Testimony begins at Metheny murder trial Mother of victim, 23, is first witness called

Standing in a Baltimore courtroom yesterday, Joseph Metheny appeared to be an unsettling bundle of contradictions.

Nicknamed "Tiny," the suspected serial killer required two linked-together sets of handcuffs to pin his beefy arms behind his back. Delicate, tattooed teardrops dotted the corners of his eyes as he stared at a judge who will decide if he is guilty in the fatal stabbing of a 23-year-old woman.


Metheny, 42, who has claimed he killed up to 10 people, went on trial this week Baltimore Circuit Court in the slaying of Kimberly Spicer, who was found dead Dec. 15, 1996. The case marks the first time Baltimore State's Attorney Patricia C. Jessamy has sought the death penalty since taking office three years ago.

Last year, Metheny was acquitted of bludgeoning to death two homeless men -- both mauled with a woodcutter's ax.


In court yesterday, prosecutors called the victim's mother, Kathie Price, 44, of Southwest Baltimore as their first witness. Price described the disagreement she and Spicer had Nov. 11, 1996 -- the afternoon her daughter disappeared -- and said she looked for Spicer at friends' houses for two weeks before calling police.

"I had my church praying," Price said. "In my heart, I believed she was OK."

The second witness, Barbara McWilliams, filled in some of the blanks about what Spicer did after leaving her mother's house that November afternoon.

According to her testimony, McWilliams was sitting with a friend in Uncle Walt's Bar in the 2300 block of Washington Blvd. that evening when she was approached by a "nervous" auburn-haired woman who asked repeatedly if she could go home with her. McWilliams, who had never met the woman, turned her down.

Outside the bar, illuminated by a lamp over the door, she caught sight of a man she knew and found unfailingly polite: Metheny.

A little later, McWilliams said, she and her friend gave Metheny and Spicer a ride to the Joe Stein & Sons pallet factory in Southwest Baltimore, where Metheny lived and worked as a $7-an-hour forklift driver.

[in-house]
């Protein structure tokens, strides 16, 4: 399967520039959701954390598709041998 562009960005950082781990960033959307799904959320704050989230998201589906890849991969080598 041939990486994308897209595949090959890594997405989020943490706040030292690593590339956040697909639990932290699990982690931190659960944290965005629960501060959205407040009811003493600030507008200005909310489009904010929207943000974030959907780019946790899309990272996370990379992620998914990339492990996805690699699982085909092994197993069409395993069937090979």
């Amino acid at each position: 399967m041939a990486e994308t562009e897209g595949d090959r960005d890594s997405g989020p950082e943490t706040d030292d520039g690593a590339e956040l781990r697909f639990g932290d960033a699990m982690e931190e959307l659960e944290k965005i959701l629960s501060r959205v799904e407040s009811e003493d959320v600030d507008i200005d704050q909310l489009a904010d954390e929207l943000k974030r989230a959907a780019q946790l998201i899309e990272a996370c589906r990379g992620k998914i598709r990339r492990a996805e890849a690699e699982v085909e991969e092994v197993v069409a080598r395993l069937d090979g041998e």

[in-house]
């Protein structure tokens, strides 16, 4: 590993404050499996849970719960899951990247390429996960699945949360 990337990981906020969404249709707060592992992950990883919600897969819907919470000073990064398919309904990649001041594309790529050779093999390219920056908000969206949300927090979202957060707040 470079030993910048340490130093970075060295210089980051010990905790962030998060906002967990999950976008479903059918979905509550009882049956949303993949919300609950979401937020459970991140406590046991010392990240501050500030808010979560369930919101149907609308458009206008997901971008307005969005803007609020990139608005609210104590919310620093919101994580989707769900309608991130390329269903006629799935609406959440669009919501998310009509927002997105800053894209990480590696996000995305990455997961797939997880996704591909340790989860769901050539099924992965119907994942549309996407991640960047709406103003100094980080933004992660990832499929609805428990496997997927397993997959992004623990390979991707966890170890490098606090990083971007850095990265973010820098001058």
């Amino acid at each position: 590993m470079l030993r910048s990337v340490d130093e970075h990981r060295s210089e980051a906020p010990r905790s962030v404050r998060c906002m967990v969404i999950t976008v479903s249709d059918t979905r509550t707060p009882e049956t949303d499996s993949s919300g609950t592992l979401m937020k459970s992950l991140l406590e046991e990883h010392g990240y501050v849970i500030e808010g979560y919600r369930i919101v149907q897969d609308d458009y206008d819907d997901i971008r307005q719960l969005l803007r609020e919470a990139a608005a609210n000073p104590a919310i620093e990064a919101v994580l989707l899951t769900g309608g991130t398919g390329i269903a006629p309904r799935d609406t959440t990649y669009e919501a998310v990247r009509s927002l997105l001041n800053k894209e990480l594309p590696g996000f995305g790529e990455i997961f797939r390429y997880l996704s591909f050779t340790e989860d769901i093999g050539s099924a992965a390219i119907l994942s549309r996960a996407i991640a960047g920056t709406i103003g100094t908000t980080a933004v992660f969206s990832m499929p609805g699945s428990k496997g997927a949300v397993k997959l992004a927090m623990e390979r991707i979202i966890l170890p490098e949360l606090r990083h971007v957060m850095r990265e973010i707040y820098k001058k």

Spicer's body was found Dec. 15, 1996, under a trailer at the factory. Three days later, Metheny led police to a shallow grave on the property that held the decapitated remains of Cathy Ann Magaziner, 39. Metheny faces a separate trial in that slaying.

The final prosecution witness yesterday was an FBI agent, James Fitzsimmons, who told how the bureau had been investigating a range of alleged criminal activities at Joe Stein & Sons when they received a tip that Metheny was harboring a corpse. In July, federal agents charged Joe Edward Stein Sr., owner the pallet company, with gun violations. Stein had been convicted of arson in 1985 and theft in 1988.


Defense attorney Margaret Mead questioned Fitzsimmons about payments the FBI made to the owner's son, Joe Stein Jr., and another man, William Ashbrook, both co-workers of Metheny at the pallet company. After Ashbrook called the FBI to report that Metheny showed him a corpse, the FBI spent "approximately $25,000 on [Ashbrook's] behalf," Fitzsimmons said.

The FBI paid to put Ashbrook through a drug rehabilitation program, and covered his rent when he went into hiding as a cooperating witness. The FBI also reimbursed the owner of a house Ashbrook stayed in when the owner accused Ashbrook of stealing tools valued at $5,000.

Fitzsimmons also said the FBI spent about $94,500 to relocate Joe Stein Jr. and his family after he began cooperating with the investigation of his father's company.

Pub Date: 4/24/98